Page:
North Dakota's agriculture commissioner would be added to the state Land Board if a measure passed by the Senate this week is approved by the state's voters.
SB 2282 would add the ag commissioner to the board, which is responsible for managing state land and minerals. And since adding a member to the board requires a constitutional change, SCR 4007 provides the mechanism to put the measure on the 2022 general election ballot.
Senator Jay Elkin, a rancher from Taylor, carried the two measures on the Senate floor. Elkin said the ag commissioner would be an asset to the board, and noted how a recent change in leasing auctions demonstrated the need for agricultural expertise.
Click here to listen to Elkin's comments.
Senator Kristin Roers of Fargo provided a counterpoint to Elkin’s remarks, pointing out a potential conflict of interest with the Bank of North Dakota.
Click here to listen to Roers' comments.
Both SB 2282 and SCR 4007 now head to the House where another similar bill awaits action. HCR 3016 proposes to add the ag commissioner to the board but also advances the idea of adding a member of the legislature. The bill received a “do not pass” recommendation from the House Government and Veterans Affairs Committee and awaits floor action. Another bill on the topic was decisively defeated. HB 1269 would have created a board of farmers and ranchers to advise the Land Board on leasing policies.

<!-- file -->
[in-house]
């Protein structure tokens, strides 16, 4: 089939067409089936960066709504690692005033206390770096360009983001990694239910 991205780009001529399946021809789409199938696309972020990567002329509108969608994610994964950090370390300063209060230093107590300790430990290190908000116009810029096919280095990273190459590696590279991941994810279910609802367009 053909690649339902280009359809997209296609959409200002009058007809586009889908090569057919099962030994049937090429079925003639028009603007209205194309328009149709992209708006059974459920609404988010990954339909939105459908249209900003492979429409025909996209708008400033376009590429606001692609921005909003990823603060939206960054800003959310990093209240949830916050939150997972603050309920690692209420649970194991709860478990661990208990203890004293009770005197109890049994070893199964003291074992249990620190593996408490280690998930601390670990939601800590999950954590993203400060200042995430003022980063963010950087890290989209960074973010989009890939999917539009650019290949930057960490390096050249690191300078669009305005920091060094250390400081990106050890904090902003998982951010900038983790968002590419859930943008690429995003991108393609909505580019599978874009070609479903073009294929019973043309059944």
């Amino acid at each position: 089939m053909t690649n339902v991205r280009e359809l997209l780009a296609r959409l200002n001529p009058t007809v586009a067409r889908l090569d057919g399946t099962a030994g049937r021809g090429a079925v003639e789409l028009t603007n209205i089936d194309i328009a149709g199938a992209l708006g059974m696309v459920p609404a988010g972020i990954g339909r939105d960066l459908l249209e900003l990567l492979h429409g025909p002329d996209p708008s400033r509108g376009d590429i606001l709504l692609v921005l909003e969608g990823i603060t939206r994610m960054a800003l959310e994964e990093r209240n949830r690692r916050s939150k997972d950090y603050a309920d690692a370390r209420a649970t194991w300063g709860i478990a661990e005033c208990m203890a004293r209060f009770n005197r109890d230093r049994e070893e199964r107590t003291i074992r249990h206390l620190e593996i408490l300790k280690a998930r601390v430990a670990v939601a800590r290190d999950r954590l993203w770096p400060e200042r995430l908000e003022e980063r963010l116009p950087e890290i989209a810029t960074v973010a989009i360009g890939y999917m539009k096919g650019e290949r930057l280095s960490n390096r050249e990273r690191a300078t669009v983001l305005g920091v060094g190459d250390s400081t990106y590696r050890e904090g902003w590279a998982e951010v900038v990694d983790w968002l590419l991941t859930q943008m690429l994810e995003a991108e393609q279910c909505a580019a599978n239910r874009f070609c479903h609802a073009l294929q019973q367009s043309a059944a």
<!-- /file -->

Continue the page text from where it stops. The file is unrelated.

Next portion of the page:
Click here for a Bismarck Tribune article on passage of the Senate measure.
Lt. Governor Casts Tie-Breaking Vote
The North Dakota Senate, by the narrowest of margins, gave its approval to a bill today that would create a process for the legislature to conduct annual sessions.
With one member absent, Lt. Governor Brent Sanford cast the tie-breaking vote on SB 2218, giving the bill a 24-23 margin of approval and sending it to the House for its consideration. North Dakota is one of just four states in which the legislature meets biennially in odd-numbered years. The others are Montana, Nevada and Texas.